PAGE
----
Migrants in Paris: the defender of rights called to the rescue

    Migrants in Paris: the defender of rights called to the rescue

    An inextricable situation for more than five years. In Paris, the management of the migration crisis looks like an eternal restart, made of evacuations and reconstitutions of unworthy camps, highlighted by the gigantic and controversial evacuation of the Place de la République in November.

    For thirty-four associations and citizen groups, including Doctors of the World, Action Against Hunger, Emmaüs France and the League of Human Rights. The result is not there, and the context, still so alarming. They therefore seized the defender of rights Claire Hédon – responsible for defending the rights of citizens – about the situation of exiles in Paris and Ile-de-France. And wait for answers. In particular on the right to emergency accommodation.

    “The situation of exiles continues to deteriorate”

    “In five years, only in Paris, Aubervilliers and Saint-Denis (Seine-Saint-Denis), more than 60,000 people have been taken care of during 283 sheltering operations – including 65 complete evacuations from the camp . Some of these people have been on several occasions after being returned to the street, a sign of a lack of continuity in accommodation, ”underline the signatories of the referral.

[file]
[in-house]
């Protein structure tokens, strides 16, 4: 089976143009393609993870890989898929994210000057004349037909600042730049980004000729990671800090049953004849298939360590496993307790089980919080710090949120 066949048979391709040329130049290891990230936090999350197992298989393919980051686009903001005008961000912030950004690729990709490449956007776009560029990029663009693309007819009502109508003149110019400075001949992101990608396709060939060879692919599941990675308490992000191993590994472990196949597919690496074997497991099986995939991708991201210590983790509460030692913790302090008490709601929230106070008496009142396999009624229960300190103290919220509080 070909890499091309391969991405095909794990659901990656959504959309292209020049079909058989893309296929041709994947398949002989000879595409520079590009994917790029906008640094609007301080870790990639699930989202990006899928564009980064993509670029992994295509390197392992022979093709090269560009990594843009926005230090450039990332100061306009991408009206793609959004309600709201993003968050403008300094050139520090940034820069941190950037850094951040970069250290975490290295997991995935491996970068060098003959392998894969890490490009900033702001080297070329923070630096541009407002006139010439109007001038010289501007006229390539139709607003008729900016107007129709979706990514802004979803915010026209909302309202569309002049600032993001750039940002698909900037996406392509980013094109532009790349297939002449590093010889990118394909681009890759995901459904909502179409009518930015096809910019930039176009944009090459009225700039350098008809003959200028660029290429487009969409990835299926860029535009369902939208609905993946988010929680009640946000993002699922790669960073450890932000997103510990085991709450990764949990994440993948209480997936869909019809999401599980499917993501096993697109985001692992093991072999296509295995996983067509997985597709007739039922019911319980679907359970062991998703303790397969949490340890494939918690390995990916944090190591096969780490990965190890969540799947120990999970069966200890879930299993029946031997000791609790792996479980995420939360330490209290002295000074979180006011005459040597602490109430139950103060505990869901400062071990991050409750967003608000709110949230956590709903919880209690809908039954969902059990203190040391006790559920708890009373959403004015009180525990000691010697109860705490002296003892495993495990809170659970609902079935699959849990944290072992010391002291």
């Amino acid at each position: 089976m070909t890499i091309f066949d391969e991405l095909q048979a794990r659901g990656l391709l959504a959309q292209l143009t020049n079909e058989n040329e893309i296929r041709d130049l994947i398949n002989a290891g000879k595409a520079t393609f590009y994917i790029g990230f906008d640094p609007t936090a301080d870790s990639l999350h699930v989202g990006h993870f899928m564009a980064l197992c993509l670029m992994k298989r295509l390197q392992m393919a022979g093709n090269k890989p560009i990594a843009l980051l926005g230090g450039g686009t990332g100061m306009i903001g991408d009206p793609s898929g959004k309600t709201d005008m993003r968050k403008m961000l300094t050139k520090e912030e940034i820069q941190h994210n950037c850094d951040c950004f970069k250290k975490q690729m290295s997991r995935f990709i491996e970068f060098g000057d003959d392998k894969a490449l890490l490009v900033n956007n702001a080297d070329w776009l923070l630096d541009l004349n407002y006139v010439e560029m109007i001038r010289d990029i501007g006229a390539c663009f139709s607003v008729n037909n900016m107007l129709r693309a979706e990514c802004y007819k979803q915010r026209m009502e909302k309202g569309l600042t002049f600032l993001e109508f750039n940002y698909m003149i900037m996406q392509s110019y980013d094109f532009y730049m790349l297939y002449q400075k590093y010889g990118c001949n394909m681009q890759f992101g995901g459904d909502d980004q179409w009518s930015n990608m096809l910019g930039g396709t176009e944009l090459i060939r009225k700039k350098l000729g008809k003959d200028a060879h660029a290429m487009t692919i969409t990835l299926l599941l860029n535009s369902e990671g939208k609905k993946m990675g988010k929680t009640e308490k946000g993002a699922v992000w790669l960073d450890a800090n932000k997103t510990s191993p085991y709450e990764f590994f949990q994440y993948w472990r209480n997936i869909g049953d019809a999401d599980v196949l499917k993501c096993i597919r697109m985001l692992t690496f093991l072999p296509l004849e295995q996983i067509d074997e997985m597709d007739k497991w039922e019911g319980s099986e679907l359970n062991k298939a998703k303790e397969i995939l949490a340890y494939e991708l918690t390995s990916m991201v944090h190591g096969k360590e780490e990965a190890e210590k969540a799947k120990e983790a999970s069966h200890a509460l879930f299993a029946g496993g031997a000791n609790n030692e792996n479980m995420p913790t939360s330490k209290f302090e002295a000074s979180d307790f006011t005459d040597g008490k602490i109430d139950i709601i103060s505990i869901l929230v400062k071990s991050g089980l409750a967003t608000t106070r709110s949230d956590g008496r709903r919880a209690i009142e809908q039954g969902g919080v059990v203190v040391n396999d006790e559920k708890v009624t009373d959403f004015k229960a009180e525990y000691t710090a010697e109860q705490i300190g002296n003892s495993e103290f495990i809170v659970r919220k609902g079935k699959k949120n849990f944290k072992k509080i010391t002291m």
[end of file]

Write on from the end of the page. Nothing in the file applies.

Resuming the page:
They continue: “The situation of the exiles continues to deteriorate, with successive camps in increasingly worrying health and humanitarian conditions. While these people are often new arrivals, receiving asylum or benefiting from international protection. “

    Undersized support systems

    While hundreds of migrants are still on the street, associations and collectives claim that the support and support systems are undersized and tainted with dysfunction.

    “Today, some of these people on the street have lost their essential equipment during the evacuations of the camps at Place de l’Écluse in Saint-Denis on November 17, and at Place de la République on 23 November, the associations still regret. Others have since arrived in Paris and are in a permanent wandering. They all find themselves confronted, as after each evacuation, with police pressure linked to the desire to prevent the reconstitution of camps. This situation reflects the limits reached by the current reception system. “

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